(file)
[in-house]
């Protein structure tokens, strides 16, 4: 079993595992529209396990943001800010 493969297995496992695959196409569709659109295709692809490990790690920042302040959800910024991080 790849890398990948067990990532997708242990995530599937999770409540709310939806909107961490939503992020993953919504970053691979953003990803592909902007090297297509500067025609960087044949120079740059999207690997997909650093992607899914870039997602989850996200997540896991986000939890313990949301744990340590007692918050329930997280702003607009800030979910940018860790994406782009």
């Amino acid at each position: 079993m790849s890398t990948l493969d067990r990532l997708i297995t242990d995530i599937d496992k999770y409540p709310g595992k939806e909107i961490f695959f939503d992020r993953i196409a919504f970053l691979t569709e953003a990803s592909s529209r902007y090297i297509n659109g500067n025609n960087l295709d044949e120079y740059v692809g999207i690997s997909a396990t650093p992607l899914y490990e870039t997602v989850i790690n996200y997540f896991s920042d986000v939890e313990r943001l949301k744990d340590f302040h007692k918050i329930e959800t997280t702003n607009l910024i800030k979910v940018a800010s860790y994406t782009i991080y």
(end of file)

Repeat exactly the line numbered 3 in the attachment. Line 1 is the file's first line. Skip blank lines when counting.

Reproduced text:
């Amino acid at each position: 079993m790849s890398t990948l493969d067990r990532l997708i297995t242990d995530i599937d496992k999770y409540p709310g595992k939806e909107i961490f695959f939503d992020r993953i196409a919504f970053l691979t569709e953003a990803s592909s529209r902007y090297i297509n659109g500067n025609n960087l295709d044949e120079y740059v692809g999207i690997s997909a396990t650093p992607l899914y490990e870039t997602v989850i790690n996200y997540f896991s920042d986000v939890e313990r943001l949301k744990d340590f302040h007692k918050i329930e959800t997280t702003n607009l910024i800030k979910v940018a800010s860790y994406t782009i991080y």